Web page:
A breast cancer survivor from Ballyronan has shared the highs and lows of her battle with the disease, as she prepares to lead a new campaign.
Lorraine Henry chosen to star in Cancer Research UK’s new campaign is urging women across the province to sign up for a Race for Life Belfast event this spring and help save lives
The 46-year-old is standing shoulder to shoulder with her daughters, Rosie, 14, and Anna, 11, sister Lisa Roper, 42, and niece Rebecca Roper, 12, on the frontline against cancer by taking part in Race for Life 5K at Belfast’s Stormont Estate on May 29.
Now, united by a determination to beat cancer sooner, the family is urging other mums, daughters, sisters, aunties and friends to follow their lead, form their own mini regiments and swell the ranks of Race for Life’s pink army by signing up at www.raceforlife.org
“I feel so proud to be part of a powerful, passionate, pink army of women at the frontline in the fight against cancer,” said Lorraine.
“It hit me like a train when I was told I had cancer. I was in shock. Right from the start, doctors said my cancer was very treatable and recovery rates were good. I tried to stay calm but even then there were moments when I was fearful. But cancer made me realise I have a lot of lovely women in my life.
“I started a group on Facebook called sisters which was a place I could go online to chat as a group to my own sisters, Fiona and Lisa but also the close knit gang of best friends who were there for me 24/7 to get me through cancer. Even when I was in hospital just hours away from surgery, these strong women sent me little messages and photos to distract and even make me smile. It was a bit like a virtual version of the ITV morning show, Loose Women. I’m resisting the urge to sing the Aretha Franklin classic, ‘Sisters are doing it for themselves’ but it really was like that. Their banter helped me stay strong. I’m proud they’re going to join me at Race for Life. We’ve called our team Star Sisters. I’m looking forward to the challenge and the chance to raise money for vital research to help make treatments better and kinder for people going through cancer.”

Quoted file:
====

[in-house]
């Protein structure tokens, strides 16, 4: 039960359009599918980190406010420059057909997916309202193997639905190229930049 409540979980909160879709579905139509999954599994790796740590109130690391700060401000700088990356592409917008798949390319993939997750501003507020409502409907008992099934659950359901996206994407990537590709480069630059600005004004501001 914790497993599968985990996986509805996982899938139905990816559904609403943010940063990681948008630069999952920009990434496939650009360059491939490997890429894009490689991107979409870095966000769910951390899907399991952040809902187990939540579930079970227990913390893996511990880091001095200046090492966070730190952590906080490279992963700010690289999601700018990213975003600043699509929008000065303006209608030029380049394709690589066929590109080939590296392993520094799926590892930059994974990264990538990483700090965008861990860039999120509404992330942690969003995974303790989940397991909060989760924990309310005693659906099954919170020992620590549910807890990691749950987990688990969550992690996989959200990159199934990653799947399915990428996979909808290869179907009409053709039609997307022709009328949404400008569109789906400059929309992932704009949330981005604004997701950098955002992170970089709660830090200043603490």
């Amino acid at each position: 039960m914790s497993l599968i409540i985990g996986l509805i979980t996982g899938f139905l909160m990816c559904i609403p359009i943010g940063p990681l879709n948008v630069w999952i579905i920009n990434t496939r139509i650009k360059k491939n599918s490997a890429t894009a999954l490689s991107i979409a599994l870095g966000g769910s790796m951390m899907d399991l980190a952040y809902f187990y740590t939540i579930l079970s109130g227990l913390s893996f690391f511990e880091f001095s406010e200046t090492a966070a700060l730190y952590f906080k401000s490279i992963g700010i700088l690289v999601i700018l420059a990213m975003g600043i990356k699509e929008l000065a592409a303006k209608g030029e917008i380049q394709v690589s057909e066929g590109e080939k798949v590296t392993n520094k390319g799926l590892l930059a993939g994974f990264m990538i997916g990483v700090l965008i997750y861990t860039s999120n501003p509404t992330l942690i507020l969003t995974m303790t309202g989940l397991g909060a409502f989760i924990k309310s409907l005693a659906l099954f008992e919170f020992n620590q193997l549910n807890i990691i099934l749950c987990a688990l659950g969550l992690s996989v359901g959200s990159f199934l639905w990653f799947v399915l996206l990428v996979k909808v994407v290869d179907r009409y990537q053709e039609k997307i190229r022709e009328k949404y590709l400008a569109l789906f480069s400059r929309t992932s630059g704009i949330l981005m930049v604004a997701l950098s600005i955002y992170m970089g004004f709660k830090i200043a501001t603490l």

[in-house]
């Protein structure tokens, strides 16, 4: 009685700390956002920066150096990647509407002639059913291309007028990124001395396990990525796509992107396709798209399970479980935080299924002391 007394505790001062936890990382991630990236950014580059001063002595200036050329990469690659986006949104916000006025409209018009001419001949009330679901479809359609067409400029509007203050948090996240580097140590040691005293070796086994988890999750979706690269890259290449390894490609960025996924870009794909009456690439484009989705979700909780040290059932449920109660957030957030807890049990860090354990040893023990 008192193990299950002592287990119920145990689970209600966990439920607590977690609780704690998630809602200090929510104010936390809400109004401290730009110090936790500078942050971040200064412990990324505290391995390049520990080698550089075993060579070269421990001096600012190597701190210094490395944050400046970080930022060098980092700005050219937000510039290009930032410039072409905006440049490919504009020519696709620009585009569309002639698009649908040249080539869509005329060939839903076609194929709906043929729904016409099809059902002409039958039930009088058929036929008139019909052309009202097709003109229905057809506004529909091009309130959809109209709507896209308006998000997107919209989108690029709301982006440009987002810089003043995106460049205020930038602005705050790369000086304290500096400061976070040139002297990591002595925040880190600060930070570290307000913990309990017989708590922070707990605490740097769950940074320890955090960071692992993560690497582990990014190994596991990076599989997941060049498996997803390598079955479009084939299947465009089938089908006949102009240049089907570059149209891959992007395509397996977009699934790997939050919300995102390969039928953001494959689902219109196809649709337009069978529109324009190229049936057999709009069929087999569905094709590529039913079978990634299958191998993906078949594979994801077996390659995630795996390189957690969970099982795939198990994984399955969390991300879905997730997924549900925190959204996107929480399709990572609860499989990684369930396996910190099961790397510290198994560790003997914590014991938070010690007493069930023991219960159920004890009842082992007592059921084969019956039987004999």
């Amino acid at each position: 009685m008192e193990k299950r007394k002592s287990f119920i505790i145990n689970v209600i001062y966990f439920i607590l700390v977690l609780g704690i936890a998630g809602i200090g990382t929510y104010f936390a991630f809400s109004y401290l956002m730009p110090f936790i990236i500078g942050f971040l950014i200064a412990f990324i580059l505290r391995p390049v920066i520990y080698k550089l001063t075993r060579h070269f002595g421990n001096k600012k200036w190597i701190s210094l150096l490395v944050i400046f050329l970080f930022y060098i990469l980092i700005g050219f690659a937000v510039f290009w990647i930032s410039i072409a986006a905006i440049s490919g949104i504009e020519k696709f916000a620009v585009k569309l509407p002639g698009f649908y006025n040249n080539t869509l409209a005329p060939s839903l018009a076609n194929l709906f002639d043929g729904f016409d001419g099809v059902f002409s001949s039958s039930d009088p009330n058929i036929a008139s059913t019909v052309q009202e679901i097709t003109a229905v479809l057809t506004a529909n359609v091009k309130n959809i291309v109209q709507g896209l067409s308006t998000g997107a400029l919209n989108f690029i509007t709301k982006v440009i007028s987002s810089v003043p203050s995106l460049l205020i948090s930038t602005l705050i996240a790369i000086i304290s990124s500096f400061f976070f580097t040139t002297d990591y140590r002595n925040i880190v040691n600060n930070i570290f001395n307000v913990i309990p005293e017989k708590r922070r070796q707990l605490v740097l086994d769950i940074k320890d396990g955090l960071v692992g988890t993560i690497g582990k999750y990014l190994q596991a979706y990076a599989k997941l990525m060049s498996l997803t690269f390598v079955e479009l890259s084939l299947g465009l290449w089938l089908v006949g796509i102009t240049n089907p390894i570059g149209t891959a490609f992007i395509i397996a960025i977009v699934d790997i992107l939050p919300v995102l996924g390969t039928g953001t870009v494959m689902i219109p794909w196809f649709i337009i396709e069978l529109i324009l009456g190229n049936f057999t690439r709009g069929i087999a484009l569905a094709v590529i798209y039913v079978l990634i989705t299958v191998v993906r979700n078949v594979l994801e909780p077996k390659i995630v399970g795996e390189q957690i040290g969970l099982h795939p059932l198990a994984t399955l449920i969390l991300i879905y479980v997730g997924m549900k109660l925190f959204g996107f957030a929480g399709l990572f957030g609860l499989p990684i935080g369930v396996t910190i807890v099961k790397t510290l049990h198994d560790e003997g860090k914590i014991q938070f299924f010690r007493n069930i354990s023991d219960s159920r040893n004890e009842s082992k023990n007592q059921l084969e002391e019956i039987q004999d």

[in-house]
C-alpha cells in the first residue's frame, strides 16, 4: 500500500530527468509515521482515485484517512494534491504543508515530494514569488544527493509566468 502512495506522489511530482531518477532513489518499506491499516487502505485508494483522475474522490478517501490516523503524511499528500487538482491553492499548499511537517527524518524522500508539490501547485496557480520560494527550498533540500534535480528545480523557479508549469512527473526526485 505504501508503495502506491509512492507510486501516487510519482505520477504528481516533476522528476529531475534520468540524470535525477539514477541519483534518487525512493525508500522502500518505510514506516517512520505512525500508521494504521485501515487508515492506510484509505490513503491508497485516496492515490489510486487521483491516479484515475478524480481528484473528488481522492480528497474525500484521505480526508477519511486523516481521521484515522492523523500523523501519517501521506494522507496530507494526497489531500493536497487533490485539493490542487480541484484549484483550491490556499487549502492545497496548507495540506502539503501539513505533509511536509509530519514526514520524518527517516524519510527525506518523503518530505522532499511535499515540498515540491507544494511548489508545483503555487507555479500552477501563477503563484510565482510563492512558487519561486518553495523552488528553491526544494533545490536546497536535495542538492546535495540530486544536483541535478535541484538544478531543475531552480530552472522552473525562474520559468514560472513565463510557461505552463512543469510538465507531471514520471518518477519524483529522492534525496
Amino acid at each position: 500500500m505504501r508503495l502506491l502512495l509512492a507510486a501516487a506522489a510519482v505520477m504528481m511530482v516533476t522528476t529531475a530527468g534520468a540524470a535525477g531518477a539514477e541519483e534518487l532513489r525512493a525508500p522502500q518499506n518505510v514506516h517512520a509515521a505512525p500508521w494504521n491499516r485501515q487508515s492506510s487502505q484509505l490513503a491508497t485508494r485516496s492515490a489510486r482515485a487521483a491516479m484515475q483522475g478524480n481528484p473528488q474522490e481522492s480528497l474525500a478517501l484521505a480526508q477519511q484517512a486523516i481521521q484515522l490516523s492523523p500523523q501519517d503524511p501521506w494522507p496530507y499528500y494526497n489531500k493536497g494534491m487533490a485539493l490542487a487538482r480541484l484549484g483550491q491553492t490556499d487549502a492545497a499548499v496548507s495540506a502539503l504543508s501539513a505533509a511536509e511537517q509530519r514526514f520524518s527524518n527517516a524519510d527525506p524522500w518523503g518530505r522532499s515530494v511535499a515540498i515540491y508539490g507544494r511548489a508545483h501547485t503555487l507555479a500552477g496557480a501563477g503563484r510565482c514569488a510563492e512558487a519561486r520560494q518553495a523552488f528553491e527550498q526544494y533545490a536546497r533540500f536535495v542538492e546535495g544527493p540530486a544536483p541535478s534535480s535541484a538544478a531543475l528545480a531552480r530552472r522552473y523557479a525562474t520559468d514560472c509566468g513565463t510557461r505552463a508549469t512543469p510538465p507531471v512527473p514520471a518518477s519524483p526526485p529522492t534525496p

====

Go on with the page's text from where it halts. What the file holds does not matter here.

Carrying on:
Last March, Lorraine, an occupational therapist had a mastectomy followed by six sessions of chemotherapy. Lorraine completed treatment on August 12.
Now back at work, Lorraine is taking the drug tamoxifen for the next five years and will get an annual check up.
She has wise words for anyone today going through treatment.
I was in hospital just hours away from surgery, these strong women sent me little messages and photos to distract and even make me smileLorraine Henry
She said: “It helps to live day by day and not to look too far in to the future.”
“I still try to live that way now. It helps to get support too. My mum and dad were brilliant all the way through the treatment. Little things like coming home from a chemotherapy session to see beautiful flowers delivered to me from my parents made all the difference in the world. I know many people are going through cancer right now.
“I’m urging the brave ladies of Northern Ireland to take action right now - please sign up to Race for Life and help fund vital research which will help more people beat this devastating disease.”
Cancer Research UK’s Race for Life, in partnership with Tesco, is an inspiring women-only series of 5k, 10k, Pretty Muddy and marathon events which raises millions of pounds every year to help fund life-saving research.
Jean Walsh, Cancer Research UK spokeswoman for Northern Ireland, said: “Taking part is about being part of a collective force of powerful women - of all ages - leading the charge against cancer.”
To enter Race for Life today go to raceforlife.org or call 0300 123 0770.